Copyright © Jack McInroy

Wednesday, 2 March 2016

Alfred Solly : Solid goalkeeping but sullied record

 Alfred Solly - Dulwich Hamlet in 1929

During the 1930s the dominant football team in the country was the Arsenal. Their continued success was mainly due to one man – manager Herbert Chapman – who despite passing away midway through the decade, left a lasting legacy.  One of the game’s great innovators and visionaries, today his statue stands outside the Emirates Stadium.

In the 1928/29 season Chapman attended one of the many representative games played by the diminutive yet brilliant Dulwich Hamlet goalkeeper Alfred Solly.  It may have been the Amateurs v Professionals match at Millwall, or even the England v Wales amateur international at Brighton. Solly was in great demand and at the top of his game, and regarded by many as one of the best keepers in the country.

So impressed was Chapman with the agility and skill of the young custodian, that he collared him after the match, and insisted that if Solly ever thought about becoming a professional he would be very welcome down at the Arsenal. Solly promised the older gentleman that if it ever came to it, he would undoubtedly consider the Arsenal before all others.

Fast forward to August 1931 and we find Alfred William Solly, doing exactly that, signing professional forms with the North London club. In doing so, he became only the fourth player since the First World War to join the ranks of the professionals: Pilkington went to Fulham, Bellamy to Spurs and Fishlock to Crystal Palace. It was a dream move for the youngster, and the officers at Dulwich Hamlet went out of their way to assist him, making sure he received the best terms possible.
However, for some reason it did not work out for him, and he failed to break into the Arsenal first team. He eventually left for Newport County, where he made 38 appearances. Spells at Portsmouth and Aldershot followed.

The Magnet, 9th January 1932

Alfred Solly was a bit of an all-rounder. He actually started out as a forward player in the Dulwich Hamlet Junior side, but went in goal one day when the usual chap missed his train! There was no turning back, and apart from the very odd occasion when he played outfield for Dulwich, he had switched to goalkeeping for good. His natural skill between the posts became quite apparent, and he soon began to receive valuable tips from his famous predecessor ‘Tim’ Coleman, and before long he was the club’s first choice keeper.

He also excelled as a cricketer. It was said of him on his departure from Champion Hill to the Arsenal, that he was the finest batsman Dulwich Hamlet had produced since the war. “We confidently expect him to gain a place in the Surrey County side if given the opportunity.” That did not happen, but he did continue playing for the Dulwich Hamlet Cricket Club for many years.
His popularity on and off the field can be seen in the way he is described in various tributes:  mild mannered, charming, modest, cheery, a good sense of humour, an optimistic spirit. So it is quite alarming to learn that Alfred Solly ended up with a criminal record and did a spell in prison!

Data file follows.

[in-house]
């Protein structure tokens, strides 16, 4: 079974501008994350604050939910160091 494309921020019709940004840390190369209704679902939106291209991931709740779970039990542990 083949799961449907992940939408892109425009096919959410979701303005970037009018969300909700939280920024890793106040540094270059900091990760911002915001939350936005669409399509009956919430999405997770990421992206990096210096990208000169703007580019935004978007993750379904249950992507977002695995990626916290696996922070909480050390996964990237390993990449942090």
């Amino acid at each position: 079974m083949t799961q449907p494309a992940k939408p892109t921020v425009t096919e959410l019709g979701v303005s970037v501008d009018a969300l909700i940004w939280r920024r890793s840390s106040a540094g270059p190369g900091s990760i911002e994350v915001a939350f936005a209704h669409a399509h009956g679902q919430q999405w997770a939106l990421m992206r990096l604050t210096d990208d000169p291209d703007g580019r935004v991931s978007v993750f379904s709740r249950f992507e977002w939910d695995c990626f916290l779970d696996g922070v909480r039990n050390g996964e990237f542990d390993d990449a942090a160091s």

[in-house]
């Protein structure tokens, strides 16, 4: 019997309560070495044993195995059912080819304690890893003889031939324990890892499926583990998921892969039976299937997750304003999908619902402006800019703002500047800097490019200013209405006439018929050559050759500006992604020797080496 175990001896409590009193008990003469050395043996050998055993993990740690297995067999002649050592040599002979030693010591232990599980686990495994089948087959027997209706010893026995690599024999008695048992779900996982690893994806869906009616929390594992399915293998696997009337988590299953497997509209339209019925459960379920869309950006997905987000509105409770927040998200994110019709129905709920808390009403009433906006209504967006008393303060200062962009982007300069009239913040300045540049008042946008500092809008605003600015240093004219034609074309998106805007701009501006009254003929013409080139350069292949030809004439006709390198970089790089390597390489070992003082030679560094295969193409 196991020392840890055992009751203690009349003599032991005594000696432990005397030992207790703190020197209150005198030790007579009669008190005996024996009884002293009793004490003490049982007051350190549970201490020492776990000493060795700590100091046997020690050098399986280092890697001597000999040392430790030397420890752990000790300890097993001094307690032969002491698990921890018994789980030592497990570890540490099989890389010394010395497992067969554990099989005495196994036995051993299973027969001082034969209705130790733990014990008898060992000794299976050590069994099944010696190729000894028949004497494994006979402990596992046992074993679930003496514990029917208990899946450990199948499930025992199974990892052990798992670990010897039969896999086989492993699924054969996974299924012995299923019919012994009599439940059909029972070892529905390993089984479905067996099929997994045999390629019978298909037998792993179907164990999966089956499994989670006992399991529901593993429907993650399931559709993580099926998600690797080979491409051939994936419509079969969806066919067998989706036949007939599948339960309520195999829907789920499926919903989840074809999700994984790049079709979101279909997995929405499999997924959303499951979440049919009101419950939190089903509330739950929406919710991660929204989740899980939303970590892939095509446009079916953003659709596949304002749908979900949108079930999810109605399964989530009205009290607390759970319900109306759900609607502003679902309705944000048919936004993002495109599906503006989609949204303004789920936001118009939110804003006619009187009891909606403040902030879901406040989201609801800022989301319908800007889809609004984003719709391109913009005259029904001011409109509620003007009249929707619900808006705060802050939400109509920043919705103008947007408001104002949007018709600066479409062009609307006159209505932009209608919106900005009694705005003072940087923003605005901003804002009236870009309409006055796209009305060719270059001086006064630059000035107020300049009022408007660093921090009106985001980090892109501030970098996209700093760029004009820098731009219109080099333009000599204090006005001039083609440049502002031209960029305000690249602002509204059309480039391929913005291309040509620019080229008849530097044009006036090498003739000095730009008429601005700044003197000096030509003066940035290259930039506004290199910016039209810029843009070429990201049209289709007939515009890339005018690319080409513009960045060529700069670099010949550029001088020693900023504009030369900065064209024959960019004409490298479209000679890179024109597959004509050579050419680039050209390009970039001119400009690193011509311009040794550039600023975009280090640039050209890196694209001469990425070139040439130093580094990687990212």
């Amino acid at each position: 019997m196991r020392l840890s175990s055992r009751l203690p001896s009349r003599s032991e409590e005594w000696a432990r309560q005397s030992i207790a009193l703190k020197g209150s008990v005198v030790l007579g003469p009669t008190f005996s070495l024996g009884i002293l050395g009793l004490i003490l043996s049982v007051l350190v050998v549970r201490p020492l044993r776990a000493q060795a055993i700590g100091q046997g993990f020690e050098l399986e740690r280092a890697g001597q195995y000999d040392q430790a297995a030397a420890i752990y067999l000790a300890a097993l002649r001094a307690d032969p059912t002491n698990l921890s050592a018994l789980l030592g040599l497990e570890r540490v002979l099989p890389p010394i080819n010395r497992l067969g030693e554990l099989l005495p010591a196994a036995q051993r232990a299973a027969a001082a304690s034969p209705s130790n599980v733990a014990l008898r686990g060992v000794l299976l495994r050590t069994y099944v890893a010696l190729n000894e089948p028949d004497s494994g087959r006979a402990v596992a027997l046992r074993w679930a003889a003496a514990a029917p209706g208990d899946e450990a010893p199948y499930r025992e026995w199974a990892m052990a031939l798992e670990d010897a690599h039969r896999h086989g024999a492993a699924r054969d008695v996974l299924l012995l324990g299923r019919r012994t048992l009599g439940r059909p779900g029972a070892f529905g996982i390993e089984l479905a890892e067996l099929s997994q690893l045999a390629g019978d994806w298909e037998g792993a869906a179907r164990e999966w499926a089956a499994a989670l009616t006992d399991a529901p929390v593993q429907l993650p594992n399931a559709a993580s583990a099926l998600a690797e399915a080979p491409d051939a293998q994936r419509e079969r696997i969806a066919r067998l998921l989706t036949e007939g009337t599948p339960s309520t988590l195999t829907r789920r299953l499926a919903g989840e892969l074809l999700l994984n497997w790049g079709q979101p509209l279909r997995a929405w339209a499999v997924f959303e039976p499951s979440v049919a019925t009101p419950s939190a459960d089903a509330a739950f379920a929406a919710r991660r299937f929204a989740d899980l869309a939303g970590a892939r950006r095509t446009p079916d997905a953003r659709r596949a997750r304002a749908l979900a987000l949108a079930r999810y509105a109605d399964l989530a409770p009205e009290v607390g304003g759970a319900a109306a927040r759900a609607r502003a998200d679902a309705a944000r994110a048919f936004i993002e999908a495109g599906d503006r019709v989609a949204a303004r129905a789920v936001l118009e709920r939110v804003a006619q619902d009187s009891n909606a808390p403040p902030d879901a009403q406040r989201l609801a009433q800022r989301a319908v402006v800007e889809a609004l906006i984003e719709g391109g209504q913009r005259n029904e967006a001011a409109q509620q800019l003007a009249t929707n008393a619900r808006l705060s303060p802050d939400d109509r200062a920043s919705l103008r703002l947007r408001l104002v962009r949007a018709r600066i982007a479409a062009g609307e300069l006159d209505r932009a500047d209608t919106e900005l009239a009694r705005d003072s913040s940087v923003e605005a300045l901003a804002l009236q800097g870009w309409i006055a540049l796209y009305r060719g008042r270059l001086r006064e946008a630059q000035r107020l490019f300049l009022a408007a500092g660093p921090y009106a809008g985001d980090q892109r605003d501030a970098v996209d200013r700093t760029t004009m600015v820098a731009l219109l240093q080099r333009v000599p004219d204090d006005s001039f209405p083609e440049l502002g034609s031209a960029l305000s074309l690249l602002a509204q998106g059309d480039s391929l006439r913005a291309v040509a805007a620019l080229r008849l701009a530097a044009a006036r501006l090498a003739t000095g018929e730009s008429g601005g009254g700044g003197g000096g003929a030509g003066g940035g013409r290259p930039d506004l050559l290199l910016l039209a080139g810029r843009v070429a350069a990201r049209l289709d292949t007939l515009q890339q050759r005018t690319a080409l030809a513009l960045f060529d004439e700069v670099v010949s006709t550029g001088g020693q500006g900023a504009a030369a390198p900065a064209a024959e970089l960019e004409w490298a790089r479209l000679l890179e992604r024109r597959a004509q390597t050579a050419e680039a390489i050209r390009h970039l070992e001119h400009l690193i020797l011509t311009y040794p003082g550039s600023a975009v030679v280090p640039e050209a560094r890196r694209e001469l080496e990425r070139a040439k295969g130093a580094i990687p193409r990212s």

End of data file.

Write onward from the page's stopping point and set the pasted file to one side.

In later life he lived in Priory Grove, South Lambeth, and worked as a wages clerk for the George Cowan Six Hundred Group of Scrap Metal Merchants.  Sadly he got mixed up in some very dodgy dealings and was arrested and found guilty of embezzlement, and served three years in Wormwood Scrubs Prison. He died of a heart attack on Christmas Day 1954 aged just 48. The Dulwich Hamlet programme for 8 January 1955 paid tribute to their former player, noting: “He has been one of the mainstays of the Cricket Club for many years and will be greatly missed by us all. To his wife Marjorie and his family, we extend our deepest sympathy.”

Original article from HH25 Spring 2014
Copyright © Jack McInroy

Annus Mirabilis – Edgar Kail 1929

Annus Mirabilis – 1929

Edgar Kail Capped for the Full England Team

Following regular selection to the England Amateur side, Edgar Kail was eventually chosen as a reserve for the full international squad that travelled to Hampden Park in April 1929. A year had passed since the auld enemy famously destroyed England with a brilliant display from the ‘Wembley Wizards’ that left friend and foe on the terraces stunned. This time the result was the same but the damage was limited to a 1-0 defeat. Kail did not play, but he was an obvious selection following his own brilliant display for the Amateur XI against Scotland in Leeds the previous month.

However, watching from the sidelines as a reserve has no comparison with actually playing the game, and Edgar Kail enjoyed playing football more than anything else. Somehow the genial Dulwich Hamlet captain charmed his way into the team, and within a matter of a few weeks after the Scotland game he gained the first of three full international caps for England.

The FA arranged a short tour of the continent at the end of the 1928-29 season for the England team. These tours had become almost a customary fixture in the nation’s footballing calendar, and was a good opportunity for English players to compare the foreign game with the one at home. Nothing new to Edgar Kail, of course, for some years now he had partaken in a number of tours as one of England’s top amateurs.